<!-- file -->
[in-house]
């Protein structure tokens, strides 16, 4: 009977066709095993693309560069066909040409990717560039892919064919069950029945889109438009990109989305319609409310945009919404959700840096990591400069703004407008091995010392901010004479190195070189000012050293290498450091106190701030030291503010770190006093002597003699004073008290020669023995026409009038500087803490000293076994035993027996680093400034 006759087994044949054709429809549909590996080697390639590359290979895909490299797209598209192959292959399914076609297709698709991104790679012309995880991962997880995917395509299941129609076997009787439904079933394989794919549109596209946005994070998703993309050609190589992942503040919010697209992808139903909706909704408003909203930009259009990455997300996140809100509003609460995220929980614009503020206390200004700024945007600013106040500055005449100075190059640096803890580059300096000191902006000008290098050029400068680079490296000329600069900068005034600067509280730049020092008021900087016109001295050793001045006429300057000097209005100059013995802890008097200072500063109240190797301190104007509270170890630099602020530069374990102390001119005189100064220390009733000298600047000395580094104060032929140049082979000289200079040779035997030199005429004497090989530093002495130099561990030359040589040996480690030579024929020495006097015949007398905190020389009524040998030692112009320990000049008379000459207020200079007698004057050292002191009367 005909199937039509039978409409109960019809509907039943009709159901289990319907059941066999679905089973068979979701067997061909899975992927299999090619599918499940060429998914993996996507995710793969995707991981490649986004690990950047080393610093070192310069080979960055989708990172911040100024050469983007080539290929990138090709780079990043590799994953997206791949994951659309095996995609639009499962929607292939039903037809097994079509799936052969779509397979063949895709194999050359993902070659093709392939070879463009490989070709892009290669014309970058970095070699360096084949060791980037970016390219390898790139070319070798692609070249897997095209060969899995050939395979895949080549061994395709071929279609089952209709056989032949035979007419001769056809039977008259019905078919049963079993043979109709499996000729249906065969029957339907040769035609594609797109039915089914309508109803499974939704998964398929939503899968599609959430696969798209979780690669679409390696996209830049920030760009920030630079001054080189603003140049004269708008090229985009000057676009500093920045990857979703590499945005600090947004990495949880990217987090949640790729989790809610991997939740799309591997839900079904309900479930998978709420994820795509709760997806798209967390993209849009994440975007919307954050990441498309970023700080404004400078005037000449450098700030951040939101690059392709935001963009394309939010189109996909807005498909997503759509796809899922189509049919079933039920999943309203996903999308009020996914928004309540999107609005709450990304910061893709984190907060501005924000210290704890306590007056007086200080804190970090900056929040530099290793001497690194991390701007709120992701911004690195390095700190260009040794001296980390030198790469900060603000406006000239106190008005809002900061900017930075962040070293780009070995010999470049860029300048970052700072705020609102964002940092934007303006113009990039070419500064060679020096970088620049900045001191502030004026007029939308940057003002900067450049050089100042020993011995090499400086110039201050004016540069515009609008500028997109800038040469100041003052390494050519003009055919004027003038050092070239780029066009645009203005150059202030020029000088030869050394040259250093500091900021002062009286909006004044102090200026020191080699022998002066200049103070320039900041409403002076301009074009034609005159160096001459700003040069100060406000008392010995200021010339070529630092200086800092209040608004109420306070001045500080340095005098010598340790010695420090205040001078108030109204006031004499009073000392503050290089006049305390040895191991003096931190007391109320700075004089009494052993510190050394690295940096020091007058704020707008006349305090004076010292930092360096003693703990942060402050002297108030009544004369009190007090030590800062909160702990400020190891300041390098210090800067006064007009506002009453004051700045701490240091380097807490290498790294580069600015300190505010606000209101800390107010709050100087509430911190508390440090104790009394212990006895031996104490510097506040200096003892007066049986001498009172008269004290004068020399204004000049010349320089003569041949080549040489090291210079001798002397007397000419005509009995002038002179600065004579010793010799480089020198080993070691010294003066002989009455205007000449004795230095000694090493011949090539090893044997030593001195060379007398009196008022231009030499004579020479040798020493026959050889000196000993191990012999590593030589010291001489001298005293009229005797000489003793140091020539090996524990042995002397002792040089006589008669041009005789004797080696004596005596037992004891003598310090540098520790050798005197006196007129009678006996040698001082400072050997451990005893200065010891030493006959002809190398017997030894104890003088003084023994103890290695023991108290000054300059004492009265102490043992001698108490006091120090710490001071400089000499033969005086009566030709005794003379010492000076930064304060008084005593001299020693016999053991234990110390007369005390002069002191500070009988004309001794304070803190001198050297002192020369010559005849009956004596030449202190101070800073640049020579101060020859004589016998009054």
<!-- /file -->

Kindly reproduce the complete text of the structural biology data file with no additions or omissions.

[in-house]
């Protein structure tokens, strides 16, 4: 009977066709095993693309560069066909040409990717560039892919064919069950029945889109438009990109989305319609409310945009919404959700840096990591400069703004407008091995010392901010004479190195070189000012050293290498450091106190701030030291503010770190006093002597003699004073008290020669023995026409009038500087803490000293076994035993027996680093400034 006759087994044949054709429809549909590996080697390639590359290979895909490299797209598209192959292959399914076609297709698709991104790679012309995880991962997880995917395509299941129609076997009787439904079933394989794919549109596209946005994070998703993309050609190589992942503040919010697209992808139903909706909704408003909203930009259009990455997300996140809100509003609460995220929980614009503020206390200004700024945007600013106040500055005449100075190059640096803890580059300096000191902006000008290098050029400068680079490296000329600069900068005034600067509280730049020092008021900087016109001295050793001045006429300057000097209005100059013995802890008097200072500063109240190797301190104007509270170890630099602020530069374990102390001119005189100064220390009733000298600047000395580094104060032929140049082979000289200079040779035997030199005429004497090989530093002495130099561990030359040589040996480690030579024929020495006097015949007398905190020389009524040998030692112009320990000049008379000459207020200079007698004057050292002191009367 005909199937039509039978409409109960019809509907039943009709159901289990319907059941066999679905089973068979979701067997061909899975992927299999090619599918499940060429998914993996996507995710793969995707991981490649986004690990950047080393610093070192310069080979960055989708990172911040100024050469983007080539290929990138090709780079990043590799994953997206791949994951659309095996995609639009499962929607292939039903037809097994079509799936052969779509397979063949895709194999050359993902070659093709392939070879463009490989070709892009290669014309970058970095070699360096084949060791980037970016390219390898790139070319070798692609070249897997095209060969899995050939395979895949080549061994395709071929279609089952209709056989032949035979007419001769056809039977008259019905078919049963079993043979109709499996000729249906065969029957339907040769035609594609797109039915089914309508109803499974939704998964398929939503899968599609959430696969798209979780690669679409390696996209830049920030760009920030630079001054080189603003140049004269708008090229985009000057676009500093920045990857979703590499945005600090947004990495949880990217987090949640790729989790809610991997939740799309591997839900079904309900479930998978709420994820795509709760997806798209967390993209849009994440975007919307954050990441498309970023700080404004400078005037000449450098700030951040939101690059392709935001963009394309939010189109996909807005498909997503759509796809899922189509049919079933039920999943309203996903999308009020996914928004309540999107609005709450990304910061893709984190907060501005924000210290704890306590007056007086200080804190970090900056929040530099290793001497690194991390701007709120992701911004690195390095700190260009040794001296980390030198790469900060603000406006000239106190008005809002900061900017930075962040070293780009070995010999470049860029300048970052700072705020609102964002940092934007303006113009990039070419500064060679020096970088620049900045001191502030004026007029939308940057003002900067450049050089100042020993011995090499400086110039201050004016540069515009609008500028997109800038040469100041003052390494050519003009055919004027003038050092070239780029066009645009203005150059202030020029000088030869050394040259250093500091900021002062009286909006004044102090200026020191080699022998002066200049103070320039900041409403002076301009074009034609005159160096001459700003040069100060406000008392010995200021010339070529630092200086800092209040608004109420306070001045500080340095005098010598340790010695420090205040001078108030109204006031004499009073000392503050290089006049305390040895191991003096931190007391109320700075004089009494052993510190050394690295940096020091007058704020707008006349305090004076010292930092360096003693703990942060402050002297108030009544004369009190007090030590800062909160702990400020190891300041390098210090800067006064007009506002009453004051700045701490240091380097807490290498790294580069600015300190505010606000209101800390107010709050100087509430911190508390440090104790009394212990006895031996104490510097506040200096003892007066049986001498009172008269004290004068020399204004000049010349320089003569041949080549040489090291210079001798002397007397000419005509009995002038002179600065004579010793010799480089020198080993070691010294003066002989009455205007000449004795230095000694090493011949090539090893044997030593001195060379007398009196008022231009030499004579020479040798020493026959050889000196000993191990012999590593030589010291001489001298005293009229005797000489003793140091020539090996524990042995002397002792040089006589008669041009005789004797080696004596005596037992004891003598310090540098520790050798005197006196007129009678006996040698001082400072050997451990005893200065010891030493006959002809190398017997030894104890003088003084023994103890290695023991108290000054300059004492009265102490043992001698108490006091120090710490001071400089000499033969005086009566030709005794003379010492000076930064304060008084005593001299020693016999053991234990110390007369005390002069002191500070009988004309001794304070803190001198050297002192020369010559005849009956004596030449202190101070800073640049020579101060020859004589016998009054």